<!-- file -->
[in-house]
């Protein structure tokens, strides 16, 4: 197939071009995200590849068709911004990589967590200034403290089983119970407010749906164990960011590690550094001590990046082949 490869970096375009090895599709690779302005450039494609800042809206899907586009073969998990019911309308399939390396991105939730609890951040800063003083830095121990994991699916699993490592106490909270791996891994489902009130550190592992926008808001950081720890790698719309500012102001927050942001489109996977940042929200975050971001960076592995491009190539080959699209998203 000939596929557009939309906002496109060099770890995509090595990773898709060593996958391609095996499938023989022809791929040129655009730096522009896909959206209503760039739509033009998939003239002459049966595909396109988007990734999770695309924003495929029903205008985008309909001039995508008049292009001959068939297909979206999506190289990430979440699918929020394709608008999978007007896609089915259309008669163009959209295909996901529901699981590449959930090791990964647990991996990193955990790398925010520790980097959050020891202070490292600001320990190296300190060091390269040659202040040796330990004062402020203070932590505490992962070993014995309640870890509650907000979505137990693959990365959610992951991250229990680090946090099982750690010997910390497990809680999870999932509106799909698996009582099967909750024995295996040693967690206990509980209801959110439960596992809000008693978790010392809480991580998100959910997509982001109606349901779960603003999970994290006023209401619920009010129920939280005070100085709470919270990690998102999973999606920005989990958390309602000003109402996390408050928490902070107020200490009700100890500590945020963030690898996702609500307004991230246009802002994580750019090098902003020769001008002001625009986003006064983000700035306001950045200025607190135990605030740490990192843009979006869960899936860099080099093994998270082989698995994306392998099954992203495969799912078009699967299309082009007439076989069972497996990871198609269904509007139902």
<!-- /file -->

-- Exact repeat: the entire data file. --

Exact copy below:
[in-house]
């Protein structure tokens, strides 16, 4: 197939071009995200590849068709911004990589967590200034403290089983119970407010749906164990960011590690550094001590990046082949 490869970096375009090895599709690779302005450039494609800042809206899907586009073969998990019911309308399939390396991105939730609890951040800063003083830095121990994991699916699993490592106490909270791996891994489902009130550190592992926008808001950081720890790698719309500012102001927050942001489109996977940042929200975050971001960076592995491009190539080959699209998203 000939596929557009939309906002496109060099770890995509090595990773898709060593996958391609095996499938023989022809791929040129655009730096522009896909959206209503760039739509033009998939003239002459049966595909396109988007990734999770695309924003495929029903205008985008309909001039995508008049292009001959068939297909979206999506190289990430979440699918929020394709608008999978007007896609089915259309008669163009959209295909996901529901699981590449959930090791990964647990991996990193955990790398925010520790980097959050020891202070490292600001320990190296300190060091390269040659202040040796330990004062402020203070932590505490992962070993014995309640870890509650907000979505137990693959990365959610992951991250229990680090946090099982750690010997910390497990809680999870999932509106799909698996009582099967909750024995295996040693967690206990509980209801959110439960596992809000008693978790010392809480991580998100959910997509982001109606349901779960603003999970994290006023209401619920009010129920939280005070100085709470919270990690998102999973999606920005989990958390309602000003109402996390408050928490902070107020200490009700100890500590945020963030690898996702609500307004991230246009802002994580750019090098902003020769001008002001625009986003006064983000700035306001950045200025607190135990605030740490990192843009979006869960899936860099080099093994998270082989698995994306392998099954992203495969799912078009699967299309082009007439076989069972497996990871198609269904509007139902």